So what if Labour decides to go ahead with its capital gains tax?
What happens to the equity of the remaining middle class?
What happens to the equity of those who were brought in under KiwiBuild?
We will get the final recommendations from Dr Cullen’s tax review in March 2019. Here’s the interim report.
Let me cut to the chase for you: there will probably be a capital gains tax in the final recommendation on the sale of houses that are not the first home.
Expect that news to hit house prices near you.
Let’s look over the Tasman, to the economy whose banks and wider economy dominate our own.
Prices in Sydney and Melbourne fell again in October to be 8.2% and 4.9% down from their respective peaks in August and November 2017.
Like, first world problems right? And so the froth came off after a decade, right? Suck it up right?
Except, as a deeply unequal country, this is the last means available for any couple to get ahead and out of whatever rat race they are in to the next stage of their lives. Viva La Treadmill.
Analysts at UBS said this week that the Australian housing credit squeeze was spreading into owner-occupier lending, and further tightening would be almost inevitable after stricter debt-to-income requirements are implemented following the Australian Royal Commission into banking.
The next Australian Federal election is in May 2019, and with a likely Labor victory there we are going to see a lot of changes to negative gearing and capital gains tax breaks. That’s just 6 months away.
Now, our own Labour-led government promised not to bring in any such capital gains measures until after a fresh mandate from the 2020 election. So from March with Cullen’s final report to May we have a couple of months to prepare and adjust.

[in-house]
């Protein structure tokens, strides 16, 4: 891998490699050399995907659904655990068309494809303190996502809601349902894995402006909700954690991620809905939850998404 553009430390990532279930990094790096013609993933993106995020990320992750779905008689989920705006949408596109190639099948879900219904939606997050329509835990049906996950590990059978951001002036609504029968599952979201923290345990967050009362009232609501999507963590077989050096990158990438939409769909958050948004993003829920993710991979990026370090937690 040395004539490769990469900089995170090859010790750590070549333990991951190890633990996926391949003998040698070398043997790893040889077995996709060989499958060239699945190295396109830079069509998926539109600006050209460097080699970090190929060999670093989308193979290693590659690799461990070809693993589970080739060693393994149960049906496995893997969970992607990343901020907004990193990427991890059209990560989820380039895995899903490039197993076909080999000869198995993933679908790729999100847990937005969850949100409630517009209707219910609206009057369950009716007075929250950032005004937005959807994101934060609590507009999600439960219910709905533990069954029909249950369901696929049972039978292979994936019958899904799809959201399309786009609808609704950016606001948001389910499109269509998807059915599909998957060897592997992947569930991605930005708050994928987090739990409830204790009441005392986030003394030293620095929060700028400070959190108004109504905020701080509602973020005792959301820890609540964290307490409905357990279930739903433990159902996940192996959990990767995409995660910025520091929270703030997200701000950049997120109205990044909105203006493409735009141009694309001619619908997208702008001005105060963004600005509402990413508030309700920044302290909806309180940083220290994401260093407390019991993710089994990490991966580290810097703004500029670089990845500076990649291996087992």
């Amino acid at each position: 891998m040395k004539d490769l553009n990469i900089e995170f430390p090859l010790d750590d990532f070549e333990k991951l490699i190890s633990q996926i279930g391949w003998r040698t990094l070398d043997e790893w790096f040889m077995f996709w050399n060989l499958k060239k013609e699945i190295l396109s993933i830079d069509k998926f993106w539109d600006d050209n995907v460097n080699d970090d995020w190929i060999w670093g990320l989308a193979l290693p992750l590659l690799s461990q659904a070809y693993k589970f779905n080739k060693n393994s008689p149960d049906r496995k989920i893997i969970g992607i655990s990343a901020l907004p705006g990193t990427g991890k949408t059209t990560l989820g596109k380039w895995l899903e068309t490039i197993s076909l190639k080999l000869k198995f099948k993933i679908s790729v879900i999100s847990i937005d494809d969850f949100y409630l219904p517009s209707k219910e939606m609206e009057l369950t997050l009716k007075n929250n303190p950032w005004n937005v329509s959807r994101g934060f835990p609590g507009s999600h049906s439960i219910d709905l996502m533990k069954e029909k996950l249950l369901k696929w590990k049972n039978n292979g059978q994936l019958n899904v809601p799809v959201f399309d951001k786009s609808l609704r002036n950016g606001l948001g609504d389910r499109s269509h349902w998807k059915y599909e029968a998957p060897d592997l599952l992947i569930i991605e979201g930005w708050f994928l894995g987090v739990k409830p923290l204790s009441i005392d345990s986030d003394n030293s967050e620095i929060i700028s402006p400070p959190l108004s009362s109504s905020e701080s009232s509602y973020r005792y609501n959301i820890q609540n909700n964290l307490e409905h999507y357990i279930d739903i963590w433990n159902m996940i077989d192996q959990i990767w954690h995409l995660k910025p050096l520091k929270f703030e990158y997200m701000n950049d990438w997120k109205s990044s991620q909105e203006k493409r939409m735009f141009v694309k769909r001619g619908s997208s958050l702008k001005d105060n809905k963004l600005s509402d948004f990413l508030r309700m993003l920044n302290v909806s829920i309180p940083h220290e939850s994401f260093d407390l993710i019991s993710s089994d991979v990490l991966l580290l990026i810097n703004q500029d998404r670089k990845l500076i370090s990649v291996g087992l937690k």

We are at 3.8% unemployed – about as close to capacity as we are going to get.
We have an economy that is booming.
We have housing demand that continues to outstrip supply, even with huge government intervention.
We have more sectors coming into play that are beginning to push out the drag of dairy on our economy.
We have a government that is throwing huge and increasing direct transfers in welfare and economic development and transport and other payments like the world was about to end.
We have very few banking problems compared to Australia.
We have no sign of a change of government.
We also have huge numbers of apartments being built and bought in Auckland, and a really low number of mortgagee sales nationally.
Also we do not see a Reserve Bank preparing to enforce a hard cap on lending with a debt-to-income ratio.
So far, so not Australia.
But Australia will always matter to us more than any other economy. This housing bubble will not last forever, and bubble it is since we are an outlier. Will we stay stable or will we start going down in 2019?
Anyone hoping to make their next life move based on the equity of their existing home should be watching carefully for trends in the housing market between Sydney, Melbourne, and Auckland. Within the real estate flux of those three cities lie the future of New Zealand middle class equity.